Legacies links for October 17, 2022: Black Poetry Day

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Portrait of Black poet Phillis Wheatley
Phillis Wheatley was captured in West Africa and spent most of her short life (1753–1784) as an enslaved person in New England. The publication of her book, Poems on Various Subjects, Religious and Moral (London, 1773), was a literary event on both sides of the Atlantic and she remained a popular poet (especially among abolitionists) well into the 19th century. Some recent scholarship has emphasized the philosophical sophistication she brought to her work. image source: Metropolitan Museum of Art

October 17 has been celebrated as Black Poetry Day since 1985. The date marks the birth of Jupiter Hammon (b. 1711), who is usually identified as the first published Black poet in America (1761). This seems like a good excuse to dip into the rich tradition of African American verse—a powerful tool for reckoning with slavery and the afterlives of slavery. An excellent place to begin is James Weldon Johnson’s classic anthology, The Book of American Negro Poetry (1922); then visit the Library of America’s comprehensive website, Lift Every Voice: A Nationwide Celebration of 250 Years of African American Poetry.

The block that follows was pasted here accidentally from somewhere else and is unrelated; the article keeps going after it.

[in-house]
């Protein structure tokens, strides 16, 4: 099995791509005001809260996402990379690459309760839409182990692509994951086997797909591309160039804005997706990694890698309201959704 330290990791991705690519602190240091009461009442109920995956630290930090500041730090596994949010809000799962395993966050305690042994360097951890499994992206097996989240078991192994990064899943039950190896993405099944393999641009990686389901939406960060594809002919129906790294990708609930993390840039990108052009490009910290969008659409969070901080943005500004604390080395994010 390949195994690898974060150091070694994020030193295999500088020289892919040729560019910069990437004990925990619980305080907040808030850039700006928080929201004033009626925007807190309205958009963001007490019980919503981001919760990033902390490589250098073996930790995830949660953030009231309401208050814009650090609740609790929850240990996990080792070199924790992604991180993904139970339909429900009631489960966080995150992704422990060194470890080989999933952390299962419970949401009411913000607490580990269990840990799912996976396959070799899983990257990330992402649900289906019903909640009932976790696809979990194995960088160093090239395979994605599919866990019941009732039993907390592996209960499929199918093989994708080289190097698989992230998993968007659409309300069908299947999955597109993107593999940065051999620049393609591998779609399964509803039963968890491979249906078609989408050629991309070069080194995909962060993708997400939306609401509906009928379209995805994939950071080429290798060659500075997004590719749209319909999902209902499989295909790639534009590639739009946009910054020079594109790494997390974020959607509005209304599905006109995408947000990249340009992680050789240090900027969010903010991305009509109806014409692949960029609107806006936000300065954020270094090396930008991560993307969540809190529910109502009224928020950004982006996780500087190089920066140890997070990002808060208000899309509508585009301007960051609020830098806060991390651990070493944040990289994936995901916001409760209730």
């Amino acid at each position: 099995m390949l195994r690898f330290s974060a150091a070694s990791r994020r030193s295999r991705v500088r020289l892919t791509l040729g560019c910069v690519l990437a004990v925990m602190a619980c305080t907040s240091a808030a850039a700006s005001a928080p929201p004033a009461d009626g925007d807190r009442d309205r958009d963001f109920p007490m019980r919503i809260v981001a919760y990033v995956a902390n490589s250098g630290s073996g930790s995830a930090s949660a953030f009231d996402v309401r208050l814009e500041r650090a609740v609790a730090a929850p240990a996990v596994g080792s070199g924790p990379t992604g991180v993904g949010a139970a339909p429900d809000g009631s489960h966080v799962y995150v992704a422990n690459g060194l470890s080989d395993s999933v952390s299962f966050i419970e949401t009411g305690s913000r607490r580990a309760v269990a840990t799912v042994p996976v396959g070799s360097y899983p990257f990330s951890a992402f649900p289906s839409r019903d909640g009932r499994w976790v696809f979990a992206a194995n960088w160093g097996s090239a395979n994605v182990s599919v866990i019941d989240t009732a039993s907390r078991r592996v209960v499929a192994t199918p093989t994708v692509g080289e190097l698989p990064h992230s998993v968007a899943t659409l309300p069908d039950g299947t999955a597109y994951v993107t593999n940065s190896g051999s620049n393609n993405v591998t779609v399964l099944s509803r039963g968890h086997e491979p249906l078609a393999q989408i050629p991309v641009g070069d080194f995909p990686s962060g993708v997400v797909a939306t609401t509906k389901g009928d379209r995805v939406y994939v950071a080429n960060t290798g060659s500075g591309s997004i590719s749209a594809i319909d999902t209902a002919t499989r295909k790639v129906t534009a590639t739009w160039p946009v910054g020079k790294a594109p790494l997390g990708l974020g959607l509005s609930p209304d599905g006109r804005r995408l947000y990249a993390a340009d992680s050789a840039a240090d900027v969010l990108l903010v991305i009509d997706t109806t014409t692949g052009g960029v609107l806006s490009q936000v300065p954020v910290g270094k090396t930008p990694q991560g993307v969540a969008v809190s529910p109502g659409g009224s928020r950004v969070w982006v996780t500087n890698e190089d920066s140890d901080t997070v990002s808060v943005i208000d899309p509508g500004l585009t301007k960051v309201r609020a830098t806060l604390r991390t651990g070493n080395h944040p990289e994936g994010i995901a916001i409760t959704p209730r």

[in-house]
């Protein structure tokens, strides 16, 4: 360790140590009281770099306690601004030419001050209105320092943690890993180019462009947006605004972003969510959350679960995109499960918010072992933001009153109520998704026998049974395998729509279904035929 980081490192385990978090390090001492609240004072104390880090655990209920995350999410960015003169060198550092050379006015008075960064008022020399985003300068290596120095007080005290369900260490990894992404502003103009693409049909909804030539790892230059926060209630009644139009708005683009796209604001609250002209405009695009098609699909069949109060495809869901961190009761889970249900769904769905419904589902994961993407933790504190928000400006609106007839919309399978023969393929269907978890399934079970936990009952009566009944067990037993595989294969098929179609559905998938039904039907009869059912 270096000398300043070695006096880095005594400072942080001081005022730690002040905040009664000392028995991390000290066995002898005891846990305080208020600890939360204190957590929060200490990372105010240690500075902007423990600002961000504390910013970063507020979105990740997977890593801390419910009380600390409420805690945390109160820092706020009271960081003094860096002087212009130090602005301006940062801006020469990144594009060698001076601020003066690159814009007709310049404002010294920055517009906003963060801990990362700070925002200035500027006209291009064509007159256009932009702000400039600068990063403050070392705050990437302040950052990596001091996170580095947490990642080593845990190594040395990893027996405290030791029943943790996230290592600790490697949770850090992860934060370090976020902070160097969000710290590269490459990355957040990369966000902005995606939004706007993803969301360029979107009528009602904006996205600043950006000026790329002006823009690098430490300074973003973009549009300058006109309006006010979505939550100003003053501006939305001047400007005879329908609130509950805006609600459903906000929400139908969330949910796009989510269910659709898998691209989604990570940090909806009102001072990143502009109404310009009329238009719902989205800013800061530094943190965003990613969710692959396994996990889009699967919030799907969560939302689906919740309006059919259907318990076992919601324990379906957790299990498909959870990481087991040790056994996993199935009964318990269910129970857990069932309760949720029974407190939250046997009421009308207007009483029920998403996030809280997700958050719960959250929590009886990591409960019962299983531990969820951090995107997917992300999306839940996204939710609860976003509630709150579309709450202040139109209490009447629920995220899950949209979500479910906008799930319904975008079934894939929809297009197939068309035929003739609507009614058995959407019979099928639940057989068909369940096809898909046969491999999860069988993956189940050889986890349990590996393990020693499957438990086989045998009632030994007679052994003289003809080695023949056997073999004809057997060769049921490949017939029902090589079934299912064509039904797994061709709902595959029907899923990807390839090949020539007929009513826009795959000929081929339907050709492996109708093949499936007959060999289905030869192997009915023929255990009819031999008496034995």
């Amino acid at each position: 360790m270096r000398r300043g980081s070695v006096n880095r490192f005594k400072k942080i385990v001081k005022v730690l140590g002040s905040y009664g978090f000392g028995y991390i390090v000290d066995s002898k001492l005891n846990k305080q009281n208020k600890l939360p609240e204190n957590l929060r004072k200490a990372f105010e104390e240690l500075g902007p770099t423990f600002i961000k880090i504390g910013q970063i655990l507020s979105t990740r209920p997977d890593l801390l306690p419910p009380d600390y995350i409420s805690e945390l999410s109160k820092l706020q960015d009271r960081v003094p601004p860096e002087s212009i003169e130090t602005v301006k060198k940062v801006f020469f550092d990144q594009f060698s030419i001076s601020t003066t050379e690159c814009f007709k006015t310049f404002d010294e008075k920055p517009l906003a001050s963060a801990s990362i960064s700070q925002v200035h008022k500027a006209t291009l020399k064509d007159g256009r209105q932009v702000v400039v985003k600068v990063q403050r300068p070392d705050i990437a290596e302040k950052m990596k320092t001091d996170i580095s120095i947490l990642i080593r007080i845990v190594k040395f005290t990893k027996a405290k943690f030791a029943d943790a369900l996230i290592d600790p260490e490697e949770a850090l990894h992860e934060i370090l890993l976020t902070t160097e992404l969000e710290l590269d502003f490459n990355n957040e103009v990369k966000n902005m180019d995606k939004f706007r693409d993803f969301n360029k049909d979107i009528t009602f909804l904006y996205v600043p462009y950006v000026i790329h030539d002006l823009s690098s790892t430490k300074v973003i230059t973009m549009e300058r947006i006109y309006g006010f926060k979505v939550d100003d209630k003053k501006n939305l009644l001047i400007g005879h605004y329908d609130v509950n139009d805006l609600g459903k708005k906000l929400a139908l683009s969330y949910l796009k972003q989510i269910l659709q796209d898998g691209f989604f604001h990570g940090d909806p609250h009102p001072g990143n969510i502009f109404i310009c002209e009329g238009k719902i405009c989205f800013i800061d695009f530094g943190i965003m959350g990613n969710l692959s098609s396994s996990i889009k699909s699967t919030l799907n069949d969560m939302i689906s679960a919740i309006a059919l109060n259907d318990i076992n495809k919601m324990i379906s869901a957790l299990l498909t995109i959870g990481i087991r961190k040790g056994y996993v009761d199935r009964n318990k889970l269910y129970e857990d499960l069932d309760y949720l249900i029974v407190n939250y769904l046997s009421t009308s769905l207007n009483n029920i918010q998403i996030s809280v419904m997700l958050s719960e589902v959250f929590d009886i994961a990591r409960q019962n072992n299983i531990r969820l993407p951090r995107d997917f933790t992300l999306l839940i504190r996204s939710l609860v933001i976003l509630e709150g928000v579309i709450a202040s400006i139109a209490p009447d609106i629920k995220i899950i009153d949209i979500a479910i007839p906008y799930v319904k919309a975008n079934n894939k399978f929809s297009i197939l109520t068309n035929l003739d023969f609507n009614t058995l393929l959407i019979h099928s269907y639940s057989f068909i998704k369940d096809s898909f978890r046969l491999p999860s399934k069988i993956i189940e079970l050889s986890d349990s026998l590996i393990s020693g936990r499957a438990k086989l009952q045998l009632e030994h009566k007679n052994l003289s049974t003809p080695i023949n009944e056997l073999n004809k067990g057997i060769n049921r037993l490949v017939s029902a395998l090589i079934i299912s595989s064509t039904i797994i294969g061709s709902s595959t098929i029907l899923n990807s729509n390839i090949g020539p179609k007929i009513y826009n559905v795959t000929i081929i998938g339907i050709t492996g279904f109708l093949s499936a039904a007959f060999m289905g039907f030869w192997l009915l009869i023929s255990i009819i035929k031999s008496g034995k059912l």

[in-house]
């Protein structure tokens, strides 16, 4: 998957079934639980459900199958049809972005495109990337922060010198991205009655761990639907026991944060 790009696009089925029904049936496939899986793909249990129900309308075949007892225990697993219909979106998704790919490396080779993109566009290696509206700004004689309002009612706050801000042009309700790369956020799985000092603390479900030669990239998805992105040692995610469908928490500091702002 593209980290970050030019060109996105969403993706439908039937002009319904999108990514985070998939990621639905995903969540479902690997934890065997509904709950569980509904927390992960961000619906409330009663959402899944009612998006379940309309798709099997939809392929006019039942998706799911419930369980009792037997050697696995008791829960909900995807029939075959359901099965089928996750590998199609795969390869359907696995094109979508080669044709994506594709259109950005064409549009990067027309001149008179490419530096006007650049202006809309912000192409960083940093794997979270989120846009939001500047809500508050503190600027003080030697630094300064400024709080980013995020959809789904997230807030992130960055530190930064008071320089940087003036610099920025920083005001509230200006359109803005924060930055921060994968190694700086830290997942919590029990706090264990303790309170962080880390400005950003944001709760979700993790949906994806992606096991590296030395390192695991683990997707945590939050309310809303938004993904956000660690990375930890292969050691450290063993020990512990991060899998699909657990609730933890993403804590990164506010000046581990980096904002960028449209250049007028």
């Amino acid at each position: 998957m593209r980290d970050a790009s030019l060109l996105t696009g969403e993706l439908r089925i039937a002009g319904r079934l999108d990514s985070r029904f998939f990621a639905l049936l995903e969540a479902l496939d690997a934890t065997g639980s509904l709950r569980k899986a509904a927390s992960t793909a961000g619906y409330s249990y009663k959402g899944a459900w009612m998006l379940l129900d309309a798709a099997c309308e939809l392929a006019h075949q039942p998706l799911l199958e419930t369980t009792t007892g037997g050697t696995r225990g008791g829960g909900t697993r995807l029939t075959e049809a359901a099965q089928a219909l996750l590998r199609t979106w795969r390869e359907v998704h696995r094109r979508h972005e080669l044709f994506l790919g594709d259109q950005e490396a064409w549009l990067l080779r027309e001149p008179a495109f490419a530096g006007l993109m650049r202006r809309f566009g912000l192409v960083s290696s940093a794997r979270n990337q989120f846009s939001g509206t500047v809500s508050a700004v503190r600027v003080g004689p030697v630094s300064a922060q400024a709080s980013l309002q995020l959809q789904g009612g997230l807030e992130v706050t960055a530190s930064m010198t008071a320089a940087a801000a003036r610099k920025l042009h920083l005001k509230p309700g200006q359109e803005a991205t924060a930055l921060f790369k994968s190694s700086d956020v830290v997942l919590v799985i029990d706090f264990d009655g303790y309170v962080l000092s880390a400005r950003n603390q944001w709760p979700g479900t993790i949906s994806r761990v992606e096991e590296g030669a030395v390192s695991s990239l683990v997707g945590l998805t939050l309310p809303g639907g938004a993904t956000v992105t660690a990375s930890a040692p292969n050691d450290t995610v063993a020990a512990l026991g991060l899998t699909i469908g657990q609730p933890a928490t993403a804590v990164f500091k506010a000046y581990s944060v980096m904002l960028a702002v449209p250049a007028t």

While it’s hard to pick favorites, we like the poetry of Phillis Wheatley, James Weldon Johnson, Arna Bontemps, Langston Hughes, Etheridge Knight (the subject of an engaging public humanities initiative at CIC member Butler University), and Tracy K. Smith.

Bonus links:

  • Turning to another form of cultural expression: We recently learned that Civil Rights activist Bayard Rustin was also a significant figure in New York’s early-music revival scene of the 1950s–1960s, even recording an album in 1952 that paired “Elizabethan Songs & Negro Spirituals.” (The album was re-released this year as part of a compilation, Bayard Rustin—The Singer [Spotify link].) See Loren Ludwig, “Making Art and the Fight for Freedom,” Early Music America (September 19, 2022): LINK.
  • James D. Richardson, “Have We Chosen to Forget our Abolitionist Ancestors, Too?,” History News Network (October 9, 2022): LINK. The author discusses the nearly-forgotten history of his own ancestors, White abolitionists who helped found Huston-Tillotson University (an HBCU that serves as a Partner in the CIC Legacies network). “We didn’t just lose our memory—we buried it in a graveyard of white Christianity. The religious motivations of my ancestors would be almost unrecognizable in the dominant conservative white Protestant Christianity of today.”
  • “Magellan Project takes political science major south to study slavery,” Washington & Jefferson College (October 14, 2022): LINK. An independent study program at CIC member Washington & Jefferson College supported one student’s research trip to four Southern states to “study … how historic institutions in cities built on slave labor educate the public about slavery and its impact on present day America.”